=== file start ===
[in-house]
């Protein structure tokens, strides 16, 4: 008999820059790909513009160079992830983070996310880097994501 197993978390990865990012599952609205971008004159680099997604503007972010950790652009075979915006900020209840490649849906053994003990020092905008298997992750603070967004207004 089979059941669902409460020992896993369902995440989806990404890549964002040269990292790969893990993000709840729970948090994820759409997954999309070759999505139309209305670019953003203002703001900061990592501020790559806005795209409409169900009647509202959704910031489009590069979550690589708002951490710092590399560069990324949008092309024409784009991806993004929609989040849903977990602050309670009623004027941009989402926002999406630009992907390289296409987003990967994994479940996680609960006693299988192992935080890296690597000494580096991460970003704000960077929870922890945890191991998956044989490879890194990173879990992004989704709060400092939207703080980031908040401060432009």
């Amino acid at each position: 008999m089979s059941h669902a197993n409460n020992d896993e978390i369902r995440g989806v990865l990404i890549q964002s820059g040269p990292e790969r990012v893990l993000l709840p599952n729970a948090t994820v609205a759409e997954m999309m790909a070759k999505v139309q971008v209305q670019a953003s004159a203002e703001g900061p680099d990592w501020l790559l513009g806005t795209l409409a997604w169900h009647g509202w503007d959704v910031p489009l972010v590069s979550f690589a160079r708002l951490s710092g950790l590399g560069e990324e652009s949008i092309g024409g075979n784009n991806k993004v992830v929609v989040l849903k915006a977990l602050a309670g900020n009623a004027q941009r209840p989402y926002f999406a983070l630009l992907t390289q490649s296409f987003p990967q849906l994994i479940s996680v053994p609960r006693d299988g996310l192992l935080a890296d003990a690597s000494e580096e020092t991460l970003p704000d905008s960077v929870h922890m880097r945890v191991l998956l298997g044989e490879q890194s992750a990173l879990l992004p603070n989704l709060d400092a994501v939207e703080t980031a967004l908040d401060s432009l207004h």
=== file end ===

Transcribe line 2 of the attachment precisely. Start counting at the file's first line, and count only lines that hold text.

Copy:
């Protein structure tokens, strides 16, 4: 008999820059790909513009160079992830983070996310880097994501 197993978390990865990012599952609205971008004159680099997604503007972010950790652009075979915006900020209840490649849906053994003990020092905008298997992750603070967004207004 089979059941669902409460020992896993369902995440989806990404890549964002040269990292790969893990993000709840729970948090994820759409997954999309070759999505139309209305670019953003203002703001900061990592501020790559806005795209409409169900009647509202959704910031489009590069979550690589708002951490710092590399560069990324949008092309024409784009991806993004929609989040849903977990602050309670009623004027941009989402926002999406630009992907390289296409987003990967994994479940996680609960006693299988192992935080890296690597000494580096991460970003704000960077929870922890945890191991998956044989490879890194990173879990992004989704709060400092939207703080980031908040401060432009």